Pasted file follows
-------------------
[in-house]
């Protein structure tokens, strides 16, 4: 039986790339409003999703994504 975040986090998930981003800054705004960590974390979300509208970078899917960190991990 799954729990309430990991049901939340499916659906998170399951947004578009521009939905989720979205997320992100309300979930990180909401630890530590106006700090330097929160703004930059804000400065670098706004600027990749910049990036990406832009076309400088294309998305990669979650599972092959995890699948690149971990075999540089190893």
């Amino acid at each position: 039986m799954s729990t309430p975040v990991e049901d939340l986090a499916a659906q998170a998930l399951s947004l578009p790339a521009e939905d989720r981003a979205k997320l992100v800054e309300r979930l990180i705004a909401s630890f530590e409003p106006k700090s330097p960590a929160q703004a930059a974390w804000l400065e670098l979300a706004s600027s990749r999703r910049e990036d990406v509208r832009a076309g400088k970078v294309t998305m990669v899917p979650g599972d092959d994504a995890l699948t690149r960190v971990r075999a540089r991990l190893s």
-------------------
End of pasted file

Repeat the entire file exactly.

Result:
[in-house]
């Protein structure tokens, strides 16, 4: 039986790339409003999703994504 975040986090998930981003800054705004960590974390979300509208970078899917960190991990 799954729990309430990991049901939340499916659906998170399951947004578009521009939905989720979205997320992100309300979930990180909401630890530590106006700090330097929160703004930059804000400065670098706004600027990749910049990036990406832009076309400088294309998305990669979650599972092959995890699948690149971990075999540089190893």
């Amino acid at each position: 039986m799954s729990t309430p975040v990991e049901d939340l986090a499916a659906q998170a998930l399951s947004l578009p790339a521009e939905d989720r981003a979205k997320l992100v800054e309300r979930l990180i705004a909401s630890f530590e409003p106006k700090s330097p960590a929160q703004a930059a974390w804000l400065e670098l979300a706004s600027s990749r999703r910049e990036d990406v509208r832009a076309g400088k970078v294309t998305m990669v899917p979650g599972d092959d994504a995890l699948t690149r960190v971990r075999a540089r991990l190893s």